Send to

Choose Destination
Kidney Int Suppl. 1998 Sep;67:S3-6.

Development and differentiation of endothelium.

Author information

Max-Planck-Institut für physiologische und klinische Forschung, W.G. Kerckhoff Institut, Abteilung Molekulare Zellbiologie, Bad Nauheim, Germany.


Vascular endothelial cells play an important role in tissue homeostasis, fibrinolysis, and coagulation; blood-tissue exchange, vasotonus regulation, blood cell activation, and migration; and the vascularization of tissues. The formation of new blood vessels comprises two distinct steps: vasculogenesis, the in situ assembly of capillaries, and angiogenesis, the sprouting of capillaries from preexisting ones. Vascular endothelial growth factor (VEGF) is essential for vasculogenesis and angiogenesis. Its expression is high in the embryonic brain and kidney when angiogenesis occurs and low in the adult brain when angiogenesis is absent. In the kidney, VEGF expression remains high in glomerular podocytes even in the adult. VEGF receptors 1 and 2 (fit-1 and flk-1) are endothelial-specific receptor tyrosine kinases. Similar to the ligand, expression of these receptors is high during brain and kidney angiogenesis, low in adult brain endothelium, but high in adult glomerular endothelium. Because VEGF is also a vascular permeability factor, the expression in the adult correlates with the low permeability of blood-brain barrier endothelium and the high permeability of fenestrated glomerular endothelium. Although fenestrae formation can be induced in vitro by VEGF and a basal lamina-type extracellular matrix, blood-brain barrier characteristics seem to require the presence of still unknown brain-derived factors.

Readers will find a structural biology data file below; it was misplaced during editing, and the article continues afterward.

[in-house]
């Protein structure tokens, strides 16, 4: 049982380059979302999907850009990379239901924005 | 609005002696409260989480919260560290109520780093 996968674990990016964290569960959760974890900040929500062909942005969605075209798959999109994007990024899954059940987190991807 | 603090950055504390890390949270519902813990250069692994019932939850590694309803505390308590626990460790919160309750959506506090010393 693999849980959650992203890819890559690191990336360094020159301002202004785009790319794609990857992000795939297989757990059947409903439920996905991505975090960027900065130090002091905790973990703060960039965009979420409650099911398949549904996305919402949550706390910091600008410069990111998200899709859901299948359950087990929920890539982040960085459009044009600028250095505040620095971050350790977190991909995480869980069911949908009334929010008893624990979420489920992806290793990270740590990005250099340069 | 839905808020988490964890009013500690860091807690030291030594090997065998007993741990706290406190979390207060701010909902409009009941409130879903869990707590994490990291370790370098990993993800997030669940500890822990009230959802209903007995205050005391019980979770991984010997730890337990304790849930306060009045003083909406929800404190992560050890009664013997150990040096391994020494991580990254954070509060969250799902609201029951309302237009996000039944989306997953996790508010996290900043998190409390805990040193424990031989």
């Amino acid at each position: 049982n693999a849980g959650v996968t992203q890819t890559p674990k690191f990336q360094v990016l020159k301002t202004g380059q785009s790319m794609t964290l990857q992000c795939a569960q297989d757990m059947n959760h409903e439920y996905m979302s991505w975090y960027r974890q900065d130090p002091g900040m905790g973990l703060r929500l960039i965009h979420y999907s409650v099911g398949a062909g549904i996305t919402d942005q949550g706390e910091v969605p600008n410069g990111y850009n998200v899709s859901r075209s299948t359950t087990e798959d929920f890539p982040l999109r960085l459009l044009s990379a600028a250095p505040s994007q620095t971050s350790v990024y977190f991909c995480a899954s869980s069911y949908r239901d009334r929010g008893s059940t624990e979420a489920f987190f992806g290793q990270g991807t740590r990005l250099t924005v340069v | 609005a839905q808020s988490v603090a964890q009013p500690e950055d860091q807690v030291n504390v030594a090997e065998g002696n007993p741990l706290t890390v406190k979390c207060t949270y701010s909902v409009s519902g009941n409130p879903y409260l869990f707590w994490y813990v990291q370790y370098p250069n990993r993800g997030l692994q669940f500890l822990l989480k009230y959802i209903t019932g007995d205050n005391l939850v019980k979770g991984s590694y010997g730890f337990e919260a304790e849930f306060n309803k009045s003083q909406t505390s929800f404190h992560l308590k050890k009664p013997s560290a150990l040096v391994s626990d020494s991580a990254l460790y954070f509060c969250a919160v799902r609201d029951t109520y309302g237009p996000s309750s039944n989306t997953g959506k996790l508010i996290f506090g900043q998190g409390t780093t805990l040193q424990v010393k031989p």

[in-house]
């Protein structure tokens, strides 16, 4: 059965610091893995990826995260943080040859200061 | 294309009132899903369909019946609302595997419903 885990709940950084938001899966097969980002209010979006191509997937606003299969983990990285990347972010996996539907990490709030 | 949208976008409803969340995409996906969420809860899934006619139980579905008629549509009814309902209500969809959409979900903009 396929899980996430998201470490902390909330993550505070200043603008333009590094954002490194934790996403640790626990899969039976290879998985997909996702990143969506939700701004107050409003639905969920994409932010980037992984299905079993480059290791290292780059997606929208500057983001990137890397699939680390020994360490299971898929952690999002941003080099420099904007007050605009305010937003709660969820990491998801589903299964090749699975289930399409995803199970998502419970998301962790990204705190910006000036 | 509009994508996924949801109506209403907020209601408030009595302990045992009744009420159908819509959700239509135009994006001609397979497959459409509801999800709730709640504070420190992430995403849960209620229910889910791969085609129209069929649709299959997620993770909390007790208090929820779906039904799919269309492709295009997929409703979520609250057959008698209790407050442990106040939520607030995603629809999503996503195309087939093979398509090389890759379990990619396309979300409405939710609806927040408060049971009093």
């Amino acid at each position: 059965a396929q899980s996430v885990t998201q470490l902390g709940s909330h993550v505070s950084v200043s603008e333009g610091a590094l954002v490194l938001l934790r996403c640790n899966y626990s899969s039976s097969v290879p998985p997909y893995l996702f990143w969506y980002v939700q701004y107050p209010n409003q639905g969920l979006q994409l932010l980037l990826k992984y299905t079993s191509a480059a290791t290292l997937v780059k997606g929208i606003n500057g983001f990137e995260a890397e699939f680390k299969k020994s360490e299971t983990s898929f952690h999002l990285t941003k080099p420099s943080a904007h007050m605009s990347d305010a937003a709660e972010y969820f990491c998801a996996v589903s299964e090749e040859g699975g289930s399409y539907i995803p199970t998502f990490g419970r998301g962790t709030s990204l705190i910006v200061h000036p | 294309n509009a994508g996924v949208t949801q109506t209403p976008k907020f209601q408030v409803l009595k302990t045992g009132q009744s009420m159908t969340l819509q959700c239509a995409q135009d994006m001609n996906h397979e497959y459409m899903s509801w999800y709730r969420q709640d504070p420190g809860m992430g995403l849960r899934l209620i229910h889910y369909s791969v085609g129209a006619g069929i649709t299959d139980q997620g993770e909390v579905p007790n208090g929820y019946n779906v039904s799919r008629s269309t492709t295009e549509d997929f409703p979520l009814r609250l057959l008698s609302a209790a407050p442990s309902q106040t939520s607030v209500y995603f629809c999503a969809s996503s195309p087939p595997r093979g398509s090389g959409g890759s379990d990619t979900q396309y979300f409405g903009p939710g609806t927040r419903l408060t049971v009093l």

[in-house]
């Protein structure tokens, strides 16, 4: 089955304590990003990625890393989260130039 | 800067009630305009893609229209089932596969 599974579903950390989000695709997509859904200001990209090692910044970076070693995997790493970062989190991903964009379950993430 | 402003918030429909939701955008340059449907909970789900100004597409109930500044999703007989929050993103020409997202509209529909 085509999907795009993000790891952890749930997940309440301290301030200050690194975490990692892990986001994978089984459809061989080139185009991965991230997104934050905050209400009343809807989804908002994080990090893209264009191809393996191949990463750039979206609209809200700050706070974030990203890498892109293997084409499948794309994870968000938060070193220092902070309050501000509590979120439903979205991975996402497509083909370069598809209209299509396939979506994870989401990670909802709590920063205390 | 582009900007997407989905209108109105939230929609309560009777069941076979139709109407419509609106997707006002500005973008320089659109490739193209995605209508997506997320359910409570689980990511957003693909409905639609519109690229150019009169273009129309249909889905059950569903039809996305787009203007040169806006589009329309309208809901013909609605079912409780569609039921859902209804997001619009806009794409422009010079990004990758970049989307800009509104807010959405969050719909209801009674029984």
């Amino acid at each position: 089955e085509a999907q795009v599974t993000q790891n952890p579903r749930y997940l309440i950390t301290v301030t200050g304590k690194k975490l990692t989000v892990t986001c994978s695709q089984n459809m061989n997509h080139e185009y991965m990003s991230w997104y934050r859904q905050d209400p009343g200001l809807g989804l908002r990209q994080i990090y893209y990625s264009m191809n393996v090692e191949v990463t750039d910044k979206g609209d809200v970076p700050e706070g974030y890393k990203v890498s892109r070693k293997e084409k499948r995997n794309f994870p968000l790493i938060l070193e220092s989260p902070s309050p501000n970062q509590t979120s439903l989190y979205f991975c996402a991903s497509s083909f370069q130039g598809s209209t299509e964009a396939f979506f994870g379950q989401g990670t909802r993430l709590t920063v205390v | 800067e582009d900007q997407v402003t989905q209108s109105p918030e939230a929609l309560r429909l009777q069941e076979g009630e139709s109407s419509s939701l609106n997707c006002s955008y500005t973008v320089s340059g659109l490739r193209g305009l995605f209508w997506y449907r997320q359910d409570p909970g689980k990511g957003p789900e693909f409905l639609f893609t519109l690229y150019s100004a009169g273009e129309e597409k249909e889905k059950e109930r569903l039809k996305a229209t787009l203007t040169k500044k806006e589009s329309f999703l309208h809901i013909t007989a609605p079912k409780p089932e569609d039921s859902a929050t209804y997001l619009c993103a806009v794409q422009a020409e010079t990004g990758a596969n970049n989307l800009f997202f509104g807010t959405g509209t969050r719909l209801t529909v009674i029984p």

[Indexed for MEDLINE]

Supplemental Content

Loading ...
Support Center